Squash Bug Invasion ~ How They Ravaged My Midwestern Garden
There's an old saying in the South that when a snapping turtle bites, he'll hold on and "won't let go 'til it thunders." When the squash bugs invaded my Kentucky garden even a Midwestern hailstorm with torrential rains and deadly lightning was worthless. It was a battle I lost, but a battle I vowed to never lose again.
It had been a few years since I'd gardened, and having relocated to the Midwest, I found gardening was a little different than in the East. The Midwestern weather was more severe making frost dates a little different, soils were different, and rain needed for thirsting plants wasn't quite as dependable. I'd had a beautiful large Eastern garden years before with all the mechanical bells and whistles, including tiller and tractor, and fed a growing family with it. This Midwestern garden would pave nice path back to good, clean living, I thought, and it would serve as a hobby providing exercise and fresh, healthy vegetables. I purchased a tiller and made a small spot on the property where there had once been a barnyard.
The dreaded American squash bug –– a small pest with a large family and healthy appetite.
The garden was beautifully healthy –– until.....
The garden was a huge success and I was real proud. Then one day I noticed a wilting cucumber vine, the wilt curiously was located on just one branch while the rest of the vine appeared healthy. I mentioned it casually to a friend who was quick to hypothesize. "I bet you've got squash bugs. I got those one year." The real, sad look on his face was bewildering. Squash bugs? What the heck was that? I experienced a sinking feeling and went to the world wide web to investigate.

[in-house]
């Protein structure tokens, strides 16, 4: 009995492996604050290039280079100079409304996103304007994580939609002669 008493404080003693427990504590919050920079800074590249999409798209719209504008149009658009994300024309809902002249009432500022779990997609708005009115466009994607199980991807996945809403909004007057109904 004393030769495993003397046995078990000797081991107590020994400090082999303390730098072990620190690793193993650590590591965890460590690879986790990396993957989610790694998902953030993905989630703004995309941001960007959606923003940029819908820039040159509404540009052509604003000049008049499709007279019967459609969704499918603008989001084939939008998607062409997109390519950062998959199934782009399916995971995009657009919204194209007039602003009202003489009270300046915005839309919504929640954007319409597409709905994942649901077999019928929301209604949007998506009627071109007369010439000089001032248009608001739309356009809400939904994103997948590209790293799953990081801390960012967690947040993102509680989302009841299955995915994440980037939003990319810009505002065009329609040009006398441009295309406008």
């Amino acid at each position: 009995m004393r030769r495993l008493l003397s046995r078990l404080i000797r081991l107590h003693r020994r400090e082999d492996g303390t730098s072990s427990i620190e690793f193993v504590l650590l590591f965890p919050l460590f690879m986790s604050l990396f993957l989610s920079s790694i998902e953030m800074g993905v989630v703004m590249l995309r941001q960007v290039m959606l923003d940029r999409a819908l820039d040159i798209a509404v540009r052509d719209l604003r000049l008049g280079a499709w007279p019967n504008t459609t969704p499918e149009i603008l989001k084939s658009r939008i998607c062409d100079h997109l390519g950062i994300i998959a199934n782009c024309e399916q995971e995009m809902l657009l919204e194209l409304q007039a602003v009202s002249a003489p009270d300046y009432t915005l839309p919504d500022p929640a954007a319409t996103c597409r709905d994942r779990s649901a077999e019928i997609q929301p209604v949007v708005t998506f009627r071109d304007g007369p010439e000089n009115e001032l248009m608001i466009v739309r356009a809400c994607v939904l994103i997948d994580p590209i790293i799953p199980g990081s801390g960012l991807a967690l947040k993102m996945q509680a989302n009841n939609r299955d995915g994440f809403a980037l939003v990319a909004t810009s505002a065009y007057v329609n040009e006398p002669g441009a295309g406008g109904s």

I'd find after examining my plants and sifting through information on the web that his hypothesis was correct. Back in the East as kids we called these little gray insects stink bugs. In fact they're of the same species but not quite the same pest. They seemed harmless but when we squished them as kids the bugs emitted a pungent sickening, sweet "purfumey" smell I can remember to this day. In the East the pests had never invaded my garden. And these Midwestern bugs had to be Eastern stink bug cousins, and were as smelly as they were invasive.
...the Squash Bugs Began to Reproduce.
The female lays a patch of copper colored eggs on the underside of the leaves of plants, usually on the squash plant. These eggs should be destroyed whenever they're found.
Looking over the healthy plants, I carefully turned back several leaves and finally found a little patch of eggs. Looking at some other plants, I found nymphs and realized I had more than one generation of squash bugs in my garden before I was even aware of a real problem.
Besides having a palate for squash, the bugs also like pumpkins and tend to concentrate on plants that vine. They suck the nutrients from plants and disrupt water flow as they feed. They also inject a toxin into the plant that causes it to die.